Romney’s Hubris: Why It’s Not All That Funny

I fear that by the end of the day, the comments expressed by Republican presidential candidate Mitt Romney will all be part of one large joke; an innocent one by the standards of his supporters, and merely the set up for round after round of liberal attacks.

Problem is, what he said is just not that funny.

When challenged about the fact that none of his five sons have served in the military, Mitt Romney talked about the nature of our volunteer army, which is fine.  He said he respectes their choice, and so do I.  But he severely crossed the line when he claimed that they were serving their country by helping their father get elected President of the United States of America.

No doubt he thought he was just sliding in a little joke as candidates do to show their more human side, to show they aren’t just a bunch of stuffed suits, but actually real, down to earth, people you could sit on the couch and watch a ball game with .

But it’s not funny.

I believe in the virtues of an all volunteer military, and that our nation could hardly be served better otherwise.  An all volunteer military means that every member that serves has a stake in the armed force’s combined endeavors, and that they will fight harder, and serve with a greater measure of honor, dignity, and professionalism than if they were mandated to serve despite their personal or political beliefs.

It is in this way that they choose to serve, that they choose to sacrifice, and that they sometimes die because of this choice, and do so knowingly, that it is vital we honor them, not turn them into a punchline, which is essentially what Romney has done.

When stood up side by side, there can be no comparison.  On one side, there are men and women in Iraq right now, serving, fighting, and sometimes dying in a war, on the other side, you have five brothers who are campaigning for a man, and an ideology.  To even quip as Romney did is to try to either elevate his son’s efforts to that of our service members, or to belittle the service of the men and women of our military.

Neither does honor to our all volunteer force.

But there is something more troubling by this.  The root question is a popular one, particularly from the anti-war left.  Why are all these people who support the war not actually fighting in it or don’t have children fighting in it?  There seems to be a level of hypocrisy there.

I don’t, as a rule, dive in head first to this way of thinking.  All human beings are endowed with a modicum of empathy, and also with the capability to reason, learn, and understand.  While a military background I believe is a benefit, I think it is possible to understand the rigors of war without one, I believe it is possible to understand at least to a degree the weight of sending our young Americans into battle.

But in his attempt to compare his son’s actions to those of the military shows that Romney lacks this ability to understand.  A man who would say such a thing really can’t be expected to understand the true gravity of making the decision to go to war, the impact that will have on families, and friends.

Even the temerity to crack such a joke belies a telltaling fault in the understanding, even if you truly don’t believe that canvassing an early primary state is equal to dressing in fatigues and carrying a weapon day in and day out.  It means that you still don’t truly respect the significance of those actions, that sacrifice, that service.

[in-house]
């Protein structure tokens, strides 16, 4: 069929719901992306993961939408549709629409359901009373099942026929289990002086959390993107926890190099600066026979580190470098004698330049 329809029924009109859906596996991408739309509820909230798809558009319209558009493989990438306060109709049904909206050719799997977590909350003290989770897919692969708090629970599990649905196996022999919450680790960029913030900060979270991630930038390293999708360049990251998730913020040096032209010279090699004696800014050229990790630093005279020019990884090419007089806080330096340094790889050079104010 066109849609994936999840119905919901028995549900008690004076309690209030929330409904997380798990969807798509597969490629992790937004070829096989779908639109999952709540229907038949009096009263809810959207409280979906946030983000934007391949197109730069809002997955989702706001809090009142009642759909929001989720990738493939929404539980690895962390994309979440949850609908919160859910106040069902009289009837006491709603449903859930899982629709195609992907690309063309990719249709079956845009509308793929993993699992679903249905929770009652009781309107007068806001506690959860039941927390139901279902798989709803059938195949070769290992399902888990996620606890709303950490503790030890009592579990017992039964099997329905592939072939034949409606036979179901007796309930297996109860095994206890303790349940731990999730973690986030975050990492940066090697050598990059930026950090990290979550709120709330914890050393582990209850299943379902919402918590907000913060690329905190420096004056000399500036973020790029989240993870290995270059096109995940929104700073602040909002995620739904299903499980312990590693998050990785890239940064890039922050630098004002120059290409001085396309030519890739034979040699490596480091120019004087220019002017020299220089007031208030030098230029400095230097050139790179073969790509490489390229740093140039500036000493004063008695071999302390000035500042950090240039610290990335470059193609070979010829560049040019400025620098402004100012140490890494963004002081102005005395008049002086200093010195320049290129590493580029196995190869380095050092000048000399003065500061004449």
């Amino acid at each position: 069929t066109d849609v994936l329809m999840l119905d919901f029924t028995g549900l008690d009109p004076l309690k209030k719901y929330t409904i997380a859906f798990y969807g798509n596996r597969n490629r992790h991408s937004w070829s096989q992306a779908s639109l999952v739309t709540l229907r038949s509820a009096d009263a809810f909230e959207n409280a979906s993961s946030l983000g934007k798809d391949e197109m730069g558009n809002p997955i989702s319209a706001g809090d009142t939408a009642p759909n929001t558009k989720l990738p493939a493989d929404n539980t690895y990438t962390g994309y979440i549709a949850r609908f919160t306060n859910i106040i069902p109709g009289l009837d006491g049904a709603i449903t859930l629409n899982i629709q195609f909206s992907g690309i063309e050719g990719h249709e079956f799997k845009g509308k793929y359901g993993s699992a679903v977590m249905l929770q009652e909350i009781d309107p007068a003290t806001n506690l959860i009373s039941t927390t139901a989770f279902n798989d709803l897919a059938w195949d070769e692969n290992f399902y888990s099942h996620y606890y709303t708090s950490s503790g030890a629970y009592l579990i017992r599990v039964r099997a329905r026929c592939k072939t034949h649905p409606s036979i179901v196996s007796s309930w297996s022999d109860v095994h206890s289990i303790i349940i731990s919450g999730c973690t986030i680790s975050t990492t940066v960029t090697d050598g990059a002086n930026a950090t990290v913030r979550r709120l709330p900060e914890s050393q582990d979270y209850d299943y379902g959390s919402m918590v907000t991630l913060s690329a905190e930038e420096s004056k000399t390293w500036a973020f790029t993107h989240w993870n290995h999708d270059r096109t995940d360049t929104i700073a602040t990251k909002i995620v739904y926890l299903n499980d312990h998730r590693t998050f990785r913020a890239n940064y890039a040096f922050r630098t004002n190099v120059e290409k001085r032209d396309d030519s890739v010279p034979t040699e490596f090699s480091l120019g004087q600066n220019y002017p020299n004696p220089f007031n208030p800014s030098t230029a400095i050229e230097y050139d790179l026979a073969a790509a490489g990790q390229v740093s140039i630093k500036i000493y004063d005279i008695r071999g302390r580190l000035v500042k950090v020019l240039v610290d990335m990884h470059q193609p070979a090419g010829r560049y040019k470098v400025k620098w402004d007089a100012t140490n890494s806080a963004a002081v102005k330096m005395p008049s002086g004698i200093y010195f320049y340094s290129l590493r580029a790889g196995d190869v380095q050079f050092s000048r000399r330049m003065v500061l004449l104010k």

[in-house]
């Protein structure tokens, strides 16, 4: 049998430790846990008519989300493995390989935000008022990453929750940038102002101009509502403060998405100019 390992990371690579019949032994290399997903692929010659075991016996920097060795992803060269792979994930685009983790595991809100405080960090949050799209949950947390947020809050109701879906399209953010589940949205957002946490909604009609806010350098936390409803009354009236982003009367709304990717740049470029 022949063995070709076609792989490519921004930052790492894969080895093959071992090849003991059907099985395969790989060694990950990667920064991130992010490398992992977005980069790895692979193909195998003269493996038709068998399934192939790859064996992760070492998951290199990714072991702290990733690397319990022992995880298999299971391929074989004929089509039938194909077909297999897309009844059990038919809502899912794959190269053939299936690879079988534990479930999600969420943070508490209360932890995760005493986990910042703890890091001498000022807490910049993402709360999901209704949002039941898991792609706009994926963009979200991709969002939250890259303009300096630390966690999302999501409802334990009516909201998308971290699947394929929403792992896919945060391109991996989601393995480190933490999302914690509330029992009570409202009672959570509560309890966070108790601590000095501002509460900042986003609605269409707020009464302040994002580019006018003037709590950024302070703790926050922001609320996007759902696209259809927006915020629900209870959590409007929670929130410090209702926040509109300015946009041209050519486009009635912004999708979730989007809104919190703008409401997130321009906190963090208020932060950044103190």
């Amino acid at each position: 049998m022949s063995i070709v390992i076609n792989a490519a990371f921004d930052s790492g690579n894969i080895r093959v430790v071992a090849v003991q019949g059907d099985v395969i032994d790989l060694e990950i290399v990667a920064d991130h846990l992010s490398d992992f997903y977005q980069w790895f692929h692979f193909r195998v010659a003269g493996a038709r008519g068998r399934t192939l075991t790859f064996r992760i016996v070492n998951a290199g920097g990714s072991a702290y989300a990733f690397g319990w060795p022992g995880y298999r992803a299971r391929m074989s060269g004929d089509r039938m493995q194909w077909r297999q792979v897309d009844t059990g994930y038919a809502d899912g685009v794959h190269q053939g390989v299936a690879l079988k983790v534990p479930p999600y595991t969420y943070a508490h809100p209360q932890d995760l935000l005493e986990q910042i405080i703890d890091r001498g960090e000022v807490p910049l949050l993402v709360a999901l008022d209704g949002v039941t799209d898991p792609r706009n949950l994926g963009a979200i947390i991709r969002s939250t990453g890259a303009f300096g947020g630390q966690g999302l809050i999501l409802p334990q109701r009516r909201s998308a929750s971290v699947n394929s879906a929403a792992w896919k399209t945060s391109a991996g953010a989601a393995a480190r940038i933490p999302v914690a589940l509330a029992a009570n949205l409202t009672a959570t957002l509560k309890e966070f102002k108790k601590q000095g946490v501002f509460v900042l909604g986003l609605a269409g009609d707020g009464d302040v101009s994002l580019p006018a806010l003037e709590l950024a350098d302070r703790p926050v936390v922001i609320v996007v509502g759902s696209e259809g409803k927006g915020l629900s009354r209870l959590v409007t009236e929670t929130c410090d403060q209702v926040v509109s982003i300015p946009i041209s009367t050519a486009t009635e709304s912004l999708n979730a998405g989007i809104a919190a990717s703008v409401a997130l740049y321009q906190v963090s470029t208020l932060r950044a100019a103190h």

We’re in the middle of campaign season, which means that every act of a president is the most solemn act as candidates hop from stop to stop trying to appeal to voters of all types.  But even outside of campaign season, outside of the rough and tumble of elections, there is one act that remains solemn above all else; making the decision to go or not to go to war.

It is a great responsibility with a very steep price.  It is a heavy burden, and rightfully so for making that decision will no doubt doom at least some of our nation’s best to death.  That is what war is; it’s not glamorous, it’s not fun, it’s not pretty.  It’s death, and not just death of the enemy, but death of your own.

It’s a heavy price, and sometimes that’s the price you have to pay.  But only with a true appreciation of the entire story can we ensure that we only pay that price when no other options are available, only then can we do the military right by employing them only when absolutely necessary.

Without that empathy, with the unchecked Hubris displayed by Bush over the past six years, or Romney in turning the significance of military sacrifice and service into a punchline, the result is far different.  Instead of paying the price of our fallen youth only when we have to, we pay it when we want to.  We will send good people, good Americans, to their death for ideological purposes, for pride or revenge, for money or oil, for any old reason.

It’s not just irresponsible, it’s criminal, and I dont’ find a single funny thing about it.

Note: Others blogging this, courtesy memeorandumThe Atlantic Online, The Carpetbagger Report, TalkLeft, Big Brass Blog, DownWithTyranny!, Hullabaloo, All Spin Zone, PERRspectives Blog, AMERICAblog, No More Mister Nice Blog, ® and Blah3

Big Thanks to Gun Toting Liberal, Democratic Convention or Bust, Democrat Daily, and Bastard Logic for linking in.

2 Responses to “Romney’s Hubris: Why It’s Not All That Funny”

  1. Michael says:

    I agree!
    US Army 89 – 91

  2. Thank you Michael. You know, it’s really starting to grate on me how we are treating our military, now a days. This is, you know, the same party that flogs the military left and right, but I think this little quip on Romney’s part here kind of shows something revealing about how they really see the military, and I don’t like it none at all.


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